JACKSONVILLE, Fla. — U.S. Rep. Corrine Brown and chief of staff Elias “Ronnie” Simmons were arraigned Friday in federal court.
Brown, 69, and Simmons, 50, were indicted Friday on fraud and conspiracy charges. Brown faces 23 charges and Simmons faces 18.
Brown and Simmons both pleaded not guilty to all charges.
Brown and Simmons appeared before U.S. Magistrate Judge James R. Klindt.
Brown faces a maximum of 357 years in prison and nearly $5 million in fines if she is convicted on all charges. Simmons faces a maximum of 355 years in prison and nearly $5 million in fines if he is convicted.
The trial must happen within 70 days, according to federal court rules. The discovery phase in the case is expected to take two weeks.
A special status conference is scheduled for Aug. 12, and a trial date has been set for Sept. 6.
Prosecutors recommend $150,000 unsecured bond for Brown and Simmons. Prosecutors also recommended that Brown and Simmons both turn in their passports, travel restriction to U.S., report to pretrial services, no contact with Carla Wiley or Vonn Alexander.
The judge set a bond of $50,000, which does not have to be paid now, but will be owed if the terms of the release are violated.
The attorney asked for accommodation to allow Brown to do her job in Congress.
Previous coverage on Rep. Corrine Brown:
- Sources: Documents to be served to Rep. Corrine Brown
- House of Representatives to investigate Rep. Corrine Brown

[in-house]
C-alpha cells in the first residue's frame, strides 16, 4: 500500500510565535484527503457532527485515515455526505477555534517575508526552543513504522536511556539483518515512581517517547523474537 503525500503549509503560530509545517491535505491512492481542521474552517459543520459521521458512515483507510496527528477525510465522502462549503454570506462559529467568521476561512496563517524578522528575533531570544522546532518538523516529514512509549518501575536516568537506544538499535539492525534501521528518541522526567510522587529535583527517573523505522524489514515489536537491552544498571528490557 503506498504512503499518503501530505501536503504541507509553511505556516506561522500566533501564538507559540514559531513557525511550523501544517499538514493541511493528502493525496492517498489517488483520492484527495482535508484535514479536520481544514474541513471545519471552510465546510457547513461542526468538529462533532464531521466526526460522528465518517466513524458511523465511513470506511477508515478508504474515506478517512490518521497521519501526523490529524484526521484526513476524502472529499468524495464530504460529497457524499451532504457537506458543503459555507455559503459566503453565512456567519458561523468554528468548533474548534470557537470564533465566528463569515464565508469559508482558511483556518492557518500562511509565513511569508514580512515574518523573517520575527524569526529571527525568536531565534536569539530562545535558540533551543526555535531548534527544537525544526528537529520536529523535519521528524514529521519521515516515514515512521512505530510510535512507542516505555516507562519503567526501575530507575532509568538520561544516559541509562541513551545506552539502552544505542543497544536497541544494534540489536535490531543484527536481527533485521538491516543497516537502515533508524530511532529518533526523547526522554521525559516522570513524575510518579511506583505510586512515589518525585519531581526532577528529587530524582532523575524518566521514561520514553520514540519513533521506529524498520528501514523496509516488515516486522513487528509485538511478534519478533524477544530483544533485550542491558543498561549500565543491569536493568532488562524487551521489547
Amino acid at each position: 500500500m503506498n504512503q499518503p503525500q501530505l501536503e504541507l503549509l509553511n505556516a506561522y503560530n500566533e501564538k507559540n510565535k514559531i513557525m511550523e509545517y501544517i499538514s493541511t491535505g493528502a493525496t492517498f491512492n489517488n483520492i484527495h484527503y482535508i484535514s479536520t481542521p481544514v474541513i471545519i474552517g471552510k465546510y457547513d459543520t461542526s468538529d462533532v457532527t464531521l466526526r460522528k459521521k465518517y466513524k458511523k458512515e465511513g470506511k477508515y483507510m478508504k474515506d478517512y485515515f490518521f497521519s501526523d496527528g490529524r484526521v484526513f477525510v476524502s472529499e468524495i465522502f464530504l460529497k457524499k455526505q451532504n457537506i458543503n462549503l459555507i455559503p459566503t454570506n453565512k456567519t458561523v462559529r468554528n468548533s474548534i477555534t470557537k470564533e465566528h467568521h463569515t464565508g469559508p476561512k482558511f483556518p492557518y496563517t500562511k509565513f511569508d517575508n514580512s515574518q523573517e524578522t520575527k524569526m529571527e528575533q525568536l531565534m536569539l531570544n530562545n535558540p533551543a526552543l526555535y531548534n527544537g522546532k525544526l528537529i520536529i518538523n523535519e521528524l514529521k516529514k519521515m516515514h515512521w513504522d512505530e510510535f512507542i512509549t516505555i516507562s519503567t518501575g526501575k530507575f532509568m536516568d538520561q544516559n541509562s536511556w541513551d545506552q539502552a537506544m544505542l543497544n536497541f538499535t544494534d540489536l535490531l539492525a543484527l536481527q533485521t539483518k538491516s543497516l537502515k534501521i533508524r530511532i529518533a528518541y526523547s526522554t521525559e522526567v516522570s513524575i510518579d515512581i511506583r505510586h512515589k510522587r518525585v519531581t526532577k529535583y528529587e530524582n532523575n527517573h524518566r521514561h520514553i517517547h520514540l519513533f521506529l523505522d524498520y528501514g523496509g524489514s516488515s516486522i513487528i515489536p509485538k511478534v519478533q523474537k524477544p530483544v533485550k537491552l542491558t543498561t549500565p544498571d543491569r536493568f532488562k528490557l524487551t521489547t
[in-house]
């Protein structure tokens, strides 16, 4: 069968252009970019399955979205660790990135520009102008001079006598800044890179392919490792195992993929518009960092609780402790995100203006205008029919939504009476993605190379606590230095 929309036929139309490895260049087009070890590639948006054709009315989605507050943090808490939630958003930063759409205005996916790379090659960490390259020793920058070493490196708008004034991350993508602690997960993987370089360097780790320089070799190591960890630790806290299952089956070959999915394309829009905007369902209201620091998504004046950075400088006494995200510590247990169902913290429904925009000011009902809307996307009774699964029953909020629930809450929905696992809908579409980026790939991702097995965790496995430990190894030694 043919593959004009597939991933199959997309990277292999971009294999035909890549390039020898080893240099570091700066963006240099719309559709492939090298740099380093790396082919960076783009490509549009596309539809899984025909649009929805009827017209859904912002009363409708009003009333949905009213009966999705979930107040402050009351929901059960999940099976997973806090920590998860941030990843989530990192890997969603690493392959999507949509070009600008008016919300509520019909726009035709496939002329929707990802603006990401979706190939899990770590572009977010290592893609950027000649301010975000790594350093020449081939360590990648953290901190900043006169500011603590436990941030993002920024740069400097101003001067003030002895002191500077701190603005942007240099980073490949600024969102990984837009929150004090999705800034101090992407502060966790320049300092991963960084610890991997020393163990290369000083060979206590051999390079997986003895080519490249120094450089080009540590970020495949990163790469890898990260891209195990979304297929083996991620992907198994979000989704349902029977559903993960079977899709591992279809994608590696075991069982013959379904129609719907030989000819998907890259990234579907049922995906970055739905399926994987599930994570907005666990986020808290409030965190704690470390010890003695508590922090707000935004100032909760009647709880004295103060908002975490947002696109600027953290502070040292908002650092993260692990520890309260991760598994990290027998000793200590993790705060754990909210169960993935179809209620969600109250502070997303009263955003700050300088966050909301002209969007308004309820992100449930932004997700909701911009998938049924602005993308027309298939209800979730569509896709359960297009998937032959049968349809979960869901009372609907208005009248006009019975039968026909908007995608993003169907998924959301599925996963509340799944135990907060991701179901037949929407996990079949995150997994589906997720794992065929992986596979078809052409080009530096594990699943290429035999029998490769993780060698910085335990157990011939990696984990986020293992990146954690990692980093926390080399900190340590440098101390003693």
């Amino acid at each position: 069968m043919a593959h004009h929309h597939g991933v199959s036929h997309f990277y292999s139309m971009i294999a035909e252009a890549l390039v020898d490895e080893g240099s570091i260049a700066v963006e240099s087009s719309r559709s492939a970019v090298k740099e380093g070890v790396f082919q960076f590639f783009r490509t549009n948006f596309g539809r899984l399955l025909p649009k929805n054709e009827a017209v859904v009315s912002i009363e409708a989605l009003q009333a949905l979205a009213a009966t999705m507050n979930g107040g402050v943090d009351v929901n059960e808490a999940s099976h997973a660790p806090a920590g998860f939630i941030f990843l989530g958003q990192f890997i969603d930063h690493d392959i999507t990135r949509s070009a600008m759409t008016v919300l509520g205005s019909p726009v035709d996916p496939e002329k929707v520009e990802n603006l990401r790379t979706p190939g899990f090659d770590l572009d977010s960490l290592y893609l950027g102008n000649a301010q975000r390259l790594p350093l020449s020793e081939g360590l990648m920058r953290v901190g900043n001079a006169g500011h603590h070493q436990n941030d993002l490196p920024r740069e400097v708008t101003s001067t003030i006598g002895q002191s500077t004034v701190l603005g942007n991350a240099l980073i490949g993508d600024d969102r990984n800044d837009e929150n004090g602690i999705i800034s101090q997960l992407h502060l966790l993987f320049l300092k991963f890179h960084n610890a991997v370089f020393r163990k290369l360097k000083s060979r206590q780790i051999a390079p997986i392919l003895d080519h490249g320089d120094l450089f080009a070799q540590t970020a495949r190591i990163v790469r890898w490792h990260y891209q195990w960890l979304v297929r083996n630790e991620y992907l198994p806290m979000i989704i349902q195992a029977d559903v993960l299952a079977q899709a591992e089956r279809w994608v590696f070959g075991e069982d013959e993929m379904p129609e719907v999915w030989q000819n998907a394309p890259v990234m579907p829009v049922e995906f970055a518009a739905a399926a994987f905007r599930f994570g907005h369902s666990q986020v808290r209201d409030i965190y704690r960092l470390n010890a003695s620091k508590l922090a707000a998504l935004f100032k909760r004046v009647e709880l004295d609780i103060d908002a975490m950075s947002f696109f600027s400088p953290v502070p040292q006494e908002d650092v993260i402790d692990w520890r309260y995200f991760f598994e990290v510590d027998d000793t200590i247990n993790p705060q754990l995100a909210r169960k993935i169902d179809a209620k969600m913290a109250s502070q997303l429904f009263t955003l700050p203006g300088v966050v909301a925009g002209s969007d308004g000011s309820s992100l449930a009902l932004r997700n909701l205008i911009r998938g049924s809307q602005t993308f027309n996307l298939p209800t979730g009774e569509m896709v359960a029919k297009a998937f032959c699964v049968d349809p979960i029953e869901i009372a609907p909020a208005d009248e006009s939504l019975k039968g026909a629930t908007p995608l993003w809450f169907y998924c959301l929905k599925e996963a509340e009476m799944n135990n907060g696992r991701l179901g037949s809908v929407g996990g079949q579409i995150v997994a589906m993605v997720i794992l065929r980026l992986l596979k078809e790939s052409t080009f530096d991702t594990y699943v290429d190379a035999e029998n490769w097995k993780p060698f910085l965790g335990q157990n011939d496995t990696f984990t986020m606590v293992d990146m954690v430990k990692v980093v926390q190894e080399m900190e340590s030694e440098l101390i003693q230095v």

- Head of charity linked to Rep. Corrine Brown pleads guilty to wire fraud
- Rep. Corrine Brown served federal subpoena
“My heart is just very heavy. This has been a very difficult time for me, my family, my constituents. But I’m looking forward to a speedy day in court to vindicate myself,” said Brown.
Brown’s attorney says the government demanded Brown be in court Friday despite the fact that she would miss several votes in Congress.
“Its decision to treat Congresswoman Brown like a common street criminal rather than a sitting member of Congress shows that this is a politically motivated prosecution,” said Elizabeth White.
The judge granted Brown and Simmons $50,000 secured bonds. They only have to pay that amount if they violate their conditions of release.
The conditions of their release are that Brown and Simmons cannot break any laws, must report any contact with law enforcement to pretrial services, must remain at addresses provided to pretrial services, must restrict travel to within the U.S., and have no contact with One Door for Education president Carla Wiley or former Brown staffer Vonn Alexander outside the presence of counsel.
The trial is set for Sept. 6.